Bliss or burdon? The pros and cons of holiday homes

May 1, 2014

5 May 2014

The extended Easter Anzac period was a great opportunity for Australians to take some time off work and head away on holidays. Whilst enjoying the last of the summer sunshine, many would have been doing the sums on buying a holiday home.

The idea of taking off to your very own holiday house at a moment’s notice is hugely appealing. There is also the option of renting the property out at other times of the year to offset costs. Whilst it seems great at first glance, does this type of investment actually make sense?

One of Australia’s most respected and well known property academics, Peter Koulizos, believes that buying a holiday home as a lifestyle choice may make sense but buying a holiday home as an investment is not such a good decision.

“From a financial point of view, you’re better off buying an investment property instead of a holiday home and using somebody else’s holiday house whenever you feel the need to get away,” says Peter.

“Property in holiday locations can perform very differently to property in capital cities. Prices of holiday homes can increase markedly during an economic and property boom. However, for most of the property cycle, property prices in holiday spots are very subdued and when economic times are particularly slow, prices can fall significantly.”

“In most cases, rental yield will be higher if you rent out your holiday home for 52 weeks of the year at a reasonable rate rather than for eight to 10 weeks of the year at a premium. But if you did this, it wouldn’t be a holiday home anymore! A happy compromise might be to rent out the property whilst you’re not using it.”

Renting out your house when you are not using it will bring the added advantage of deductible expenses such as council rates, water and electricity bills. But keep in mind that you can only claim on a pro rata basis for the time the property is available for rent.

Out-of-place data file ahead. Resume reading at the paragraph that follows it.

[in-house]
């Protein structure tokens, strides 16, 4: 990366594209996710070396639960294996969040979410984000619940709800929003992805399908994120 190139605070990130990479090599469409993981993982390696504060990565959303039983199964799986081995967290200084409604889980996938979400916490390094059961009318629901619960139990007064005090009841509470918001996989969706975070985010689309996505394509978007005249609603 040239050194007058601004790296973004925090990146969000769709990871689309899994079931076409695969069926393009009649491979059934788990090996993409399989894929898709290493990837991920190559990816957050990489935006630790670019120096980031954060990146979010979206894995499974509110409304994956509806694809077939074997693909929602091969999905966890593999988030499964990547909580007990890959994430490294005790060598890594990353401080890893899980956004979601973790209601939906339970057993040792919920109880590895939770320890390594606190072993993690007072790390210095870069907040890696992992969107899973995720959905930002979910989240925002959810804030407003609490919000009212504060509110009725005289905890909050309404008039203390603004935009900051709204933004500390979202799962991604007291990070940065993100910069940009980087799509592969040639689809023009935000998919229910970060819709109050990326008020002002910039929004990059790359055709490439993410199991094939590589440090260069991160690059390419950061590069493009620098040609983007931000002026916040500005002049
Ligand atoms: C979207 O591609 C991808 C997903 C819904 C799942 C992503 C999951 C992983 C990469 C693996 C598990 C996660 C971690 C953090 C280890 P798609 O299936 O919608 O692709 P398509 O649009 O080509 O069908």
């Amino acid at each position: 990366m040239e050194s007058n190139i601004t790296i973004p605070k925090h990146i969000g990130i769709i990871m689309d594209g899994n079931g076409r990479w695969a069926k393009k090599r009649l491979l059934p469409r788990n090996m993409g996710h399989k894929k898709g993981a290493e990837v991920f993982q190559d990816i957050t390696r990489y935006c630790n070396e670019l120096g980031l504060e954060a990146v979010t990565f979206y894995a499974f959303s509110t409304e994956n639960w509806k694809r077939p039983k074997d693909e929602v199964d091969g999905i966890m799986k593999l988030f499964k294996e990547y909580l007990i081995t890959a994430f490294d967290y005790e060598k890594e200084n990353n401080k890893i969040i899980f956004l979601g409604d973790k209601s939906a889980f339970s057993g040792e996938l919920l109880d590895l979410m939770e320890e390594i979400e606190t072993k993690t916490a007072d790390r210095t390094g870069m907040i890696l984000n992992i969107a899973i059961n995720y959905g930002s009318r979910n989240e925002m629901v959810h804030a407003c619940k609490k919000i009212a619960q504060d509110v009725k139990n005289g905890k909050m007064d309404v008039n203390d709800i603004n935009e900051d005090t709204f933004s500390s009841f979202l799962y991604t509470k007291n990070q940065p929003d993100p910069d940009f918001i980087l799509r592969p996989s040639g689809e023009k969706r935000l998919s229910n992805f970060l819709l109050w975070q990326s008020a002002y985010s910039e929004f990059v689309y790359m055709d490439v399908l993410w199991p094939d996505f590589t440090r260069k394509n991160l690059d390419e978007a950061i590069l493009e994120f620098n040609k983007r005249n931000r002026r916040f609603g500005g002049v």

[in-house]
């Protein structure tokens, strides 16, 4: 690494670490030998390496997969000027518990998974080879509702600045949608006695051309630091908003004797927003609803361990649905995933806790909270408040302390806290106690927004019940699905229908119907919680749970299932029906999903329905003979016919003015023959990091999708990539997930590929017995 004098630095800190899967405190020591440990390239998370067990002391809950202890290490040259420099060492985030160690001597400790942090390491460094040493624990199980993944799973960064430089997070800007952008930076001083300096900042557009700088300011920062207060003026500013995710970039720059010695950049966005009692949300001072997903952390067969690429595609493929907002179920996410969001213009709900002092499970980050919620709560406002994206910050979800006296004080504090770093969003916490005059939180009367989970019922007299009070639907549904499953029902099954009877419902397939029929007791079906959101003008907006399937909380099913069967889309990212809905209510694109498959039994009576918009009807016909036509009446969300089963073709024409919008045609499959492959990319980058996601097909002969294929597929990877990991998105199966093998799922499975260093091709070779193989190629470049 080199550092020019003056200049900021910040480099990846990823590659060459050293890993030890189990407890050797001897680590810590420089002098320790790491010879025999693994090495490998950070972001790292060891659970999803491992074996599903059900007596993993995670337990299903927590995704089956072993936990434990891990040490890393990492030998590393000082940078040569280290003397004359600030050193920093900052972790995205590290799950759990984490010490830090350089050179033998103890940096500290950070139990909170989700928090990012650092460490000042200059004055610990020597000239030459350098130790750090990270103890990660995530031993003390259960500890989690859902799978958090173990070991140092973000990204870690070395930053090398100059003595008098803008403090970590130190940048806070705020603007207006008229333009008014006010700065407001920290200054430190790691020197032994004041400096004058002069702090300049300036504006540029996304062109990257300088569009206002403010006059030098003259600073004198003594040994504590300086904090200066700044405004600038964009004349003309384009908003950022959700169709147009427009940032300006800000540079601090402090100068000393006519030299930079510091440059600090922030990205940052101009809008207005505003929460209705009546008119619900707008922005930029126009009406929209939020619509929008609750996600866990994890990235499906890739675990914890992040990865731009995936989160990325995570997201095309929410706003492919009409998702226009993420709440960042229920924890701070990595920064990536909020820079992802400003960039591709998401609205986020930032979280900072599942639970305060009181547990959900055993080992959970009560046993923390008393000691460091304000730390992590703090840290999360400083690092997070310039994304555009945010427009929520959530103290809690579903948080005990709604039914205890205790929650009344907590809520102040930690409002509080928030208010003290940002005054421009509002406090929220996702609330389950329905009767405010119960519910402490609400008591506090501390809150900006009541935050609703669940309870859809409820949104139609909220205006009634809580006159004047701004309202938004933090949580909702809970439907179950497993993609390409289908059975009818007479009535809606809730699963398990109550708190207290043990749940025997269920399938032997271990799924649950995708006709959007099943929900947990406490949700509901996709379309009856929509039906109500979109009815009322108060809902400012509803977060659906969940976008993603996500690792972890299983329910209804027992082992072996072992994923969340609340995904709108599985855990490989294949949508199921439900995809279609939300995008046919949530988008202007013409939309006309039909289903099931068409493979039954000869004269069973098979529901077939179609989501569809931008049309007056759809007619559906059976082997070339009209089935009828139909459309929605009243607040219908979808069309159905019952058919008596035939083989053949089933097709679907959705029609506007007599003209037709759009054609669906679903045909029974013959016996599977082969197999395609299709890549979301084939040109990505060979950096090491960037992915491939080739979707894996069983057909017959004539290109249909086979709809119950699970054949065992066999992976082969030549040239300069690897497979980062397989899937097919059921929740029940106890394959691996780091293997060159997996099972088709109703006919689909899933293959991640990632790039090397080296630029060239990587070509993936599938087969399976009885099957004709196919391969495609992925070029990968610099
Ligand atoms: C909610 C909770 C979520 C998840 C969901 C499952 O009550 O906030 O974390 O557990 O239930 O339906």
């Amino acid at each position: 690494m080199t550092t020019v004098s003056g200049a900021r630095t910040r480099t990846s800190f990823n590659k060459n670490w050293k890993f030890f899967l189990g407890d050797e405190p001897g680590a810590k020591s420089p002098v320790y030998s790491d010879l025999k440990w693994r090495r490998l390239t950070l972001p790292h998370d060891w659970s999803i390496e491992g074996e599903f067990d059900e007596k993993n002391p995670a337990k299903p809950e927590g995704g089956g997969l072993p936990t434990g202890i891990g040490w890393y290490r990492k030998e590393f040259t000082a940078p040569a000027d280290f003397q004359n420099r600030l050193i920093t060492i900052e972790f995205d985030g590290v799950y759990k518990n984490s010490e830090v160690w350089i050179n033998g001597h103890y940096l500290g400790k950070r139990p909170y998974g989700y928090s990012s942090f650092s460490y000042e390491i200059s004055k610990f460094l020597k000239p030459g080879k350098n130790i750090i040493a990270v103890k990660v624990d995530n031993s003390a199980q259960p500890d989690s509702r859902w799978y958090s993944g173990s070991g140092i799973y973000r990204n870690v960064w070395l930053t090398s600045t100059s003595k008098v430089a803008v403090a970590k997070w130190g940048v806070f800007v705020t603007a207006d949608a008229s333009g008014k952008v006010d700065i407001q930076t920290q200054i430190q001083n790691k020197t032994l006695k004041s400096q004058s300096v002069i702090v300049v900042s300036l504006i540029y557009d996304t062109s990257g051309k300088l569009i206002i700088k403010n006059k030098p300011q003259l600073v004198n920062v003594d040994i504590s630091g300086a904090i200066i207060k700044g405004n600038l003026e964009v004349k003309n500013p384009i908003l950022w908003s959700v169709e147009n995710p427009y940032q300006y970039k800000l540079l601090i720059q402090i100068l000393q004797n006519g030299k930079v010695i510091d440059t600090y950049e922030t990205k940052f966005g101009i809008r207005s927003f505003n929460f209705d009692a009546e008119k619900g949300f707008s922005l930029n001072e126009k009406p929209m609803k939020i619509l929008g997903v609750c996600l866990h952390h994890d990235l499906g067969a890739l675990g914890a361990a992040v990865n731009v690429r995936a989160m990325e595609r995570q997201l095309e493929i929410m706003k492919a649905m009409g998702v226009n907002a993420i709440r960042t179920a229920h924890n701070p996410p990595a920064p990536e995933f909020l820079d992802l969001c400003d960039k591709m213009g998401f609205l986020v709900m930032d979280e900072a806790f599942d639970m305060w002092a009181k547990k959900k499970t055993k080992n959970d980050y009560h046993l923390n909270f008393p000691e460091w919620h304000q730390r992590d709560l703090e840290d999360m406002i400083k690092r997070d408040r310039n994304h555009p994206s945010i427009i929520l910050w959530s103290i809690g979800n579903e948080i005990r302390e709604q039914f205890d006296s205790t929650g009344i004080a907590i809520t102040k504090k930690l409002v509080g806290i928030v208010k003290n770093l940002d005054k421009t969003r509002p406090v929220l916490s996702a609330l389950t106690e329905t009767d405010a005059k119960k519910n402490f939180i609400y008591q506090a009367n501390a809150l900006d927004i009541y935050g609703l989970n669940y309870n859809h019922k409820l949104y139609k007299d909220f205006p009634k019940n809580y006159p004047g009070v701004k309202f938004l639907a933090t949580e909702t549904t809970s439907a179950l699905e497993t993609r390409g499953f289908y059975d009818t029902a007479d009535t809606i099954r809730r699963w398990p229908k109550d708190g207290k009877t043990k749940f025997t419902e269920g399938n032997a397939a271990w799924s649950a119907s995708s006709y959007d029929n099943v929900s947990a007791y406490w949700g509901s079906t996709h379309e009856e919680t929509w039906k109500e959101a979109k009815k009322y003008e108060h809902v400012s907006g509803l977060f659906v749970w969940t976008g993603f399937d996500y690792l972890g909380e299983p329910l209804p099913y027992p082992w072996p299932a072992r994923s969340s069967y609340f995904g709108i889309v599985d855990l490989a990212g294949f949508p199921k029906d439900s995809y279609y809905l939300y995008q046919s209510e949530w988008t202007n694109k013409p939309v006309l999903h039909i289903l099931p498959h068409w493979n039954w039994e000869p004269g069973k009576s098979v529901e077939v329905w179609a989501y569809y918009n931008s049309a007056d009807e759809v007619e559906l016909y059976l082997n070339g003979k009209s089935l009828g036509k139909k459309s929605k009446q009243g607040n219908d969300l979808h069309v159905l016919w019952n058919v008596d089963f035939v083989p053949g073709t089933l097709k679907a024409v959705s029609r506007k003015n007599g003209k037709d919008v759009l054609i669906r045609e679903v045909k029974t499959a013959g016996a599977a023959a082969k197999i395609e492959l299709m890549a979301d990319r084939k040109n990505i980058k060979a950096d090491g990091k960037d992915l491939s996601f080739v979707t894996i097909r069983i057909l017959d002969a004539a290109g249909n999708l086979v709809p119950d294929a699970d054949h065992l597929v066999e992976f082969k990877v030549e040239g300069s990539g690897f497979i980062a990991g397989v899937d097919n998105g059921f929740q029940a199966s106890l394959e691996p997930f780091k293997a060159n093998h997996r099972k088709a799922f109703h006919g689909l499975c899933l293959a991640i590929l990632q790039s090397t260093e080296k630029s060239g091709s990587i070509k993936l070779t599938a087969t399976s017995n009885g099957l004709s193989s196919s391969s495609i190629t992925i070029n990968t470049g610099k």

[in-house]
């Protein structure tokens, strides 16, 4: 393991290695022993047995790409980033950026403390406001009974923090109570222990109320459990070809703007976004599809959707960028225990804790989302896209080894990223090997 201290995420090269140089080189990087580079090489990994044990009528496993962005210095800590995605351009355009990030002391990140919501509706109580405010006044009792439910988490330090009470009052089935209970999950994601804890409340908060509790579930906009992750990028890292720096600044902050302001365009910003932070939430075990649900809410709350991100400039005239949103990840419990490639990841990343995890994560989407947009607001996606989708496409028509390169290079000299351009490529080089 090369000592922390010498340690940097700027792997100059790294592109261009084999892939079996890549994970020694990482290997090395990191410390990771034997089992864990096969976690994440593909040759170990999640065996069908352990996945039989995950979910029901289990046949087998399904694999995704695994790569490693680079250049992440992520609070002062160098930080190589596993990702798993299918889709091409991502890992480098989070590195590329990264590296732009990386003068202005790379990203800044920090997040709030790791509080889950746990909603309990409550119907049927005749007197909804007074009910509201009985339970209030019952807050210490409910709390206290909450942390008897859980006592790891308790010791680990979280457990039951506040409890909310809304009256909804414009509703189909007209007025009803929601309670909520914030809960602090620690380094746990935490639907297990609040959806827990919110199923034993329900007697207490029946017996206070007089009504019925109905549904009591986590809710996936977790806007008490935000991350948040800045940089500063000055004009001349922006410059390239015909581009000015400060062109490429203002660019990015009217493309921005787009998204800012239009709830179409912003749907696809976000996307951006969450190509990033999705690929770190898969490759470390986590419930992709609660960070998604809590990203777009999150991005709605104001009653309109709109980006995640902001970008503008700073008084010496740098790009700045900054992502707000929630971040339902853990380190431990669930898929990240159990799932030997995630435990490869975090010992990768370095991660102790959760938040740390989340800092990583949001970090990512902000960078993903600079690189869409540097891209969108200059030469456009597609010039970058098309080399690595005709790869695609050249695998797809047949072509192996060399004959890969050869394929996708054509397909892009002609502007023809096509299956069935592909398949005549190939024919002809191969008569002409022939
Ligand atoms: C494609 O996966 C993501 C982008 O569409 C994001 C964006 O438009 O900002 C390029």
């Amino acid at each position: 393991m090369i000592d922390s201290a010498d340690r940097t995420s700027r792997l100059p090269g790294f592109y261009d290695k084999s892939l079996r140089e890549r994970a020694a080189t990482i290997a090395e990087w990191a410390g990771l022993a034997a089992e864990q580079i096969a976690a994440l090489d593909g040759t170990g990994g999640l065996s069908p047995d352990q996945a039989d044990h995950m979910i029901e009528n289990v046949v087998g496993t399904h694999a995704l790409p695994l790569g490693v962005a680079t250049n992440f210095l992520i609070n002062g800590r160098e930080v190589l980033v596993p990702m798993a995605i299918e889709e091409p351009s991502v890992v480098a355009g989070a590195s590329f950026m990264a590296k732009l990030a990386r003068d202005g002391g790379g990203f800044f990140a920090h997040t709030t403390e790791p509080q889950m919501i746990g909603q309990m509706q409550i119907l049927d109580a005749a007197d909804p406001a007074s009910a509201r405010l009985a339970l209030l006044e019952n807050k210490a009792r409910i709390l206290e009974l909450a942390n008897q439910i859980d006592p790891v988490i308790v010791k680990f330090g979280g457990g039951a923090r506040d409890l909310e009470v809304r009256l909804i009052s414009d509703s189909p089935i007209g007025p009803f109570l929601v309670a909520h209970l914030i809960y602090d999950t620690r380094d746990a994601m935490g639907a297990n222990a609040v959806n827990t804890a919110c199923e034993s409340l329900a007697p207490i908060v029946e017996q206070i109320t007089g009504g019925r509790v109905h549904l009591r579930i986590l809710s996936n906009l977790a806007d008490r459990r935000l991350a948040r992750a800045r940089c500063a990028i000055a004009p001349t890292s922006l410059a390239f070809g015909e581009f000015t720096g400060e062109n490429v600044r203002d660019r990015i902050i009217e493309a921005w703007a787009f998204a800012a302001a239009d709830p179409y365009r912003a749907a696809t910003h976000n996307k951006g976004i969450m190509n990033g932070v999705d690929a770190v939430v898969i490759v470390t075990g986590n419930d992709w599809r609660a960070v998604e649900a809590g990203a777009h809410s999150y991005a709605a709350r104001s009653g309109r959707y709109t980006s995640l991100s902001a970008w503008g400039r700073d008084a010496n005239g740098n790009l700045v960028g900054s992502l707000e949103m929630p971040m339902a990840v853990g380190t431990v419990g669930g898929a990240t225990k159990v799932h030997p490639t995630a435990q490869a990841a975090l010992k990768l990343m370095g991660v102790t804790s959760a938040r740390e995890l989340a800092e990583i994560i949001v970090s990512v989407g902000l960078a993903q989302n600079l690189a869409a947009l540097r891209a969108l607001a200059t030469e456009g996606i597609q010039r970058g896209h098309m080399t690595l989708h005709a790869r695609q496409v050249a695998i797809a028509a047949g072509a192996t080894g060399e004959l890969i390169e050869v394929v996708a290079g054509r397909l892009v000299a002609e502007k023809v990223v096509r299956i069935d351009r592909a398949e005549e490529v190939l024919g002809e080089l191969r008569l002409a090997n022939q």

A potential drawback of renting your house is that the best rental returns will be made during the busy holiday periods such as school holidays, Christmas and long weekends, which is exactly when you might like to stay there. You also have to commit time and money to maintaining the property.

If you are set on buying your very own piece of paradise, Peter offers the following tips:

  • Location – If it’s capital growth you’re after, buy as close to the beach as possible. A view is also beneficial.
  • Property type – Older style “beach shacks” are good value for money. They require relatively little maintenance and because the building is old, the value is in the land. The more money you can invest in the land component of the property, the better off you will be.
  • Management fees – Property management fees for holiday homes are much higher than management fees for a typical rental property so factor this into your calculations. Be sure to shop around for a good manager offering services for a fair market price.
  • Insurance – Be sure to include the cost of insurance in your research as holiday homes can attract a higher insurance premium than a typical home or rental property.

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